On our first attempt we went to Salt Lake for a week and quickly went under contract on a fourplex. After some more traveling back and forth to the city we eventually backed away after seeing how many problems it had and how much time these would require to fix (example problems included meth contamination in some units and a rat infestation; this was in a nice neighborhood, too!). As that deal fell apart we were in Colorado having fun, and after a month away from the city we headed back to stay for a month and focus on finding a nicer place. This strategy went better. We were in an apartment just a few minutes walk from Liberty Park, one of the largest parks in Salt Lake. We went on many walks in the park, enjoying the atmosphere and attractions, especially a large aviary and duck pond. It was really nice having this little bit of nature in an urban environment, and we decided we wanted our home base to be close to this park too. This limited our options a lot, but we found a house we both really liked that was across a thoroughfare from the park. With an attractive facade, good views of the park, a nice interior layout, and a huge two story detached garage for storage and projects, it was just right for us.
We figured that with some remodeling the house would be an appealing rental on AirBnB, and we could block out dates that we wanted the house for our own use. If AirBnB didn’t work out for whatever reason, the house was legally a duplex and by adding a second kitchen we could convert it into one and have a more traditional rental situation.
We closed on the house on Halloween. We had both gone down to the boat in San Carlos a week earlier, and Lisa flew up to Salt Lake for the closing while I sailed down to La Paz. After a couple weeks together in La Paz we flew back up to spend the holidays in the US and to work on the house. Lisa designed a new kitchen, planned a small renovation of one of the bathrooms, and listed out a lot of smaller projects to fix things up. For several weeks the house was torn up and Lisa spent her days managing the people working on the house — taking the role of a general contractor, as we didn’t have one. She was awesome at this and was able to get all this work done on a very compressed schedule. I didn’t help much at all, except for building some porch railings towards the end of the project. Instead, I went skiing a lot.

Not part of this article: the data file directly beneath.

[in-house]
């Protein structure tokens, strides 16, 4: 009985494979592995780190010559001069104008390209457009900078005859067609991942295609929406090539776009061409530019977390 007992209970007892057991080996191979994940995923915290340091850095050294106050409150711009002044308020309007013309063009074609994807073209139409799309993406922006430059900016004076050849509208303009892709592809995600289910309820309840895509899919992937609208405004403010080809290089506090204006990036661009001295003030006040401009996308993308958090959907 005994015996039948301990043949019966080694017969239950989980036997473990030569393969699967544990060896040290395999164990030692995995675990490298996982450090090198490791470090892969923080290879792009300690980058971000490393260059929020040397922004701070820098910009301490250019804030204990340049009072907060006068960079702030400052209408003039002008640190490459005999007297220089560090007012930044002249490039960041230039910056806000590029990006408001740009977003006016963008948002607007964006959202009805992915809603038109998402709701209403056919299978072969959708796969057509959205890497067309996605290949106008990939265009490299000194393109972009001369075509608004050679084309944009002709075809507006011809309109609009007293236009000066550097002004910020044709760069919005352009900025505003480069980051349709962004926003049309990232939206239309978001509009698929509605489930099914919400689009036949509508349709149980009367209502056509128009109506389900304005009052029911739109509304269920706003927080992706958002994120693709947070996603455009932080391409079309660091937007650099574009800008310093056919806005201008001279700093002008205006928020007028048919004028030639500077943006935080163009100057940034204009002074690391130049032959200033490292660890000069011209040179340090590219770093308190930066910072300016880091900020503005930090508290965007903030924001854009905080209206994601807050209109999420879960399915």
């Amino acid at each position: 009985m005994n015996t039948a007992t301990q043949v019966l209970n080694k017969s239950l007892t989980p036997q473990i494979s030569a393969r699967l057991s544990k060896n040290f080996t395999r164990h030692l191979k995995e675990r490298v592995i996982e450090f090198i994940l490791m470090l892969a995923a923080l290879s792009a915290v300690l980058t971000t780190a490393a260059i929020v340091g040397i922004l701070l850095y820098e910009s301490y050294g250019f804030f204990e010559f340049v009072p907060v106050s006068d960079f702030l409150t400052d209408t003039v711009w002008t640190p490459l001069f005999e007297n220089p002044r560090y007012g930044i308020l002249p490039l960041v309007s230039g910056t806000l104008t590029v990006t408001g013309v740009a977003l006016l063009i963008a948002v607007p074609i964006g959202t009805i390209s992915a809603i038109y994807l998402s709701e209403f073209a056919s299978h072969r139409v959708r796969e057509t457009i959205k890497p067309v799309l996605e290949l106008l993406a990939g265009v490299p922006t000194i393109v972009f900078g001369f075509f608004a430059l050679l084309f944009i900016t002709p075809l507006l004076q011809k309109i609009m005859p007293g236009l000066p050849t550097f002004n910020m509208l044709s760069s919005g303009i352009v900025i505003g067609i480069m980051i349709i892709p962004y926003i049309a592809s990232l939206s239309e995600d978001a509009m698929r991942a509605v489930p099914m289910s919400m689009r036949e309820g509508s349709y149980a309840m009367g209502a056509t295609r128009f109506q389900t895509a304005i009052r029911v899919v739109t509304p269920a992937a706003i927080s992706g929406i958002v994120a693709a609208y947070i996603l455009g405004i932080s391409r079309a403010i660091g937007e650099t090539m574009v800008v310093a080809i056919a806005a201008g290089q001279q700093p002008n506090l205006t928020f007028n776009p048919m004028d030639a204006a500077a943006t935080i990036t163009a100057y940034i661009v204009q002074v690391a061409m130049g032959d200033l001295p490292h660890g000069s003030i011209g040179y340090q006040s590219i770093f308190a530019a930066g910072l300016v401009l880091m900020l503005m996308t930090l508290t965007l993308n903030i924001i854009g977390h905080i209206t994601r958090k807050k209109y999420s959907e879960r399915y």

At this point I hadn’t skiied at all for nearly three years, and hadn’t done any backcountry skiing for nearly four. In late November, just days after arriving in town, it started snowing, and I went to USA Bowl, a fairly mellow south facing slope across from Solitude Resort. After skinning up nearly two thousand vertical feet I skiied several laps on the upper slopes of the bowl before returning to the car. It was wonderful.
Over the next month and a half I skiied in the cottonwoods backcountry over twenty times. I got into a rhythm: wake up at six, get to the trailhead by seven, skin and ski for five hours or so, get home by one (this let me avoid traffic in the canyons, even on weekend powder days, and be out in the cooler temperatures of the morning, when snow conditions are generally better and skinning is more pleasant). I was usually solo, and the experience became almost meditative, giving me a chance to focus and to dissociate from the hectic scrambling of much of the previous six months. A few days I went out with Lisa, but she was usually too busy with renovations; next winter we want to do a lot of low key resort skiing and backcountry touring together.
Living just half an hour away let me enjoy this skiing and still have an urban lifestyle, with plenty of time to work and shop, and to return each day to a nice warm house. It was very different, and much nicer, than the winter I spent here in my popup trailer in 2012/2013, and I’m still fascinated by the juxtaposition of this amazing winter terrain and the sprawling metropolis below. I’m looking forward to seeing more of these mountains in future winters, and especially in doing so with Lisa.